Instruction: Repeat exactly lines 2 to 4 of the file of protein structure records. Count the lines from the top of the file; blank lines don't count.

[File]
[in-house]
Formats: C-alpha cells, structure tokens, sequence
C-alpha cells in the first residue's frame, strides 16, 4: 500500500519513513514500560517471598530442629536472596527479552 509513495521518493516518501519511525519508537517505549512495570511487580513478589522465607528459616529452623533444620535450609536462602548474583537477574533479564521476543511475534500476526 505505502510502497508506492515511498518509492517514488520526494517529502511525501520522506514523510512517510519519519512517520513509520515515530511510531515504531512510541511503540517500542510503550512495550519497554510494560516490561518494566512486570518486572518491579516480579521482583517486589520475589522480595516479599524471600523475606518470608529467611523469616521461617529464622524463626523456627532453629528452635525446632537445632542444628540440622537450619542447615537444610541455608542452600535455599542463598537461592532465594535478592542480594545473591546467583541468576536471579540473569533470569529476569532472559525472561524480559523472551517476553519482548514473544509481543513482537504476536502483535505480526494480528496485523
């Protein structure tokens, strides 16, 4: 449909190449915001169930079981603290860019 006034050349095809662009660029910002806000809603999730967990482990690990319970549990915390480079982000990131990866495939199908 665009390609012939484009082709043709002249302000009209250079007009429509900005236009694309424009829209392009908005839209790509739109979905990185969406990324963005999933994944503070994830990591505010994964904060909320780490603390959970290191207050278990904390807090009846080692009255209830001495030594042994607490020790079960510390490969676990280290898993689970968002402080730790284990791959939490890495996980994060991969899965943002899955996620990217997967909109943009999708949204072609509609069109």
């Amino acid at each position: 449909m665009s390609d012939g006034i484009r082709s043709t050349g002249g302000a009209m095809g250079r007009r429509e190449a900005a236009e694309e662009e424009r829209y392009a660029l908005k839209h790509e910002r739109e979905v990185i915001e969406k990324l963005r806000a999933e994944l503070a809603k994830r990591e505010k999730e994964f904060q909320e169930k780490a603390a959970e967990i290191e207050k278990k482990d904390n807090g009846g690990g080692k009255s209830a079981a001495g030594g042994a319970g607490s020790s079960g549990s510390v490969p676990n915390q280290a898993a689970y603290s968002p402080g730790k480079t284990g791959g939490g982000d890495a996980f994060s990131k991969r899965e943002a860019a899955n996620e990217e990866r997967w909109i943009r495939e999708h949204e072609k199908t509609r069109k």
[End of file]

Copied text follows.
Formats: C-alpha cells, structure tokens, sequence
C-alpha cells in the first residue's frame, strides 16, 4: 500500500519513513514500560517471598530442629536472596527479552 509513495521518493516518501519511525519508537517505549512495570511487580513478589522465607528459616529452623533444620535450609536462602548474583537477574533479564521476543511475534500476526 505505502510502497508506492515511498518509492517514488520526494517529502511525501520522506514523510512517510519519519512517520513509520515515530511510531515504531512510541511503540517500542510503550512495550519497554510494560516490561518494566512486570518486572518491579516480579521482583517486589520475589522480595516479599524471600523475606518470608529467611523469616521461617529464622524463626523456627532453629528452635525446632537445632542444628540440622537450619542447615537444610541455608542452600535455599542463598537461592532465594535478592542480594545473591546467583541468576536471579540473569533470569529476569532472559525472561524480559523472551517476553519482548514473544509481543513482537504476536502483535505480526494480528496485523
């Protein structure tokens, strides 16, 4: 449909190449915001169930079981603290860019 006034050349095809662009660029910002806000809603999730967990482990690990319970549990915390480079982000990131990866495939199908 665009390609012939484009082709043709002249302000009209250079007009429509900005236009694309424009829209392009908005839209790509739109979905990185969406990324963005999933994944503070994830990591505010994964904060909320780490603390959970290191207050278990904390807090009846080692009255209830001495030594042994607490020790079960510390490969676990280290898993689970968002402080730790284990791959939490890495996980994060991969899965943002899955996620990217997967909109943009999708949204072609509609069109």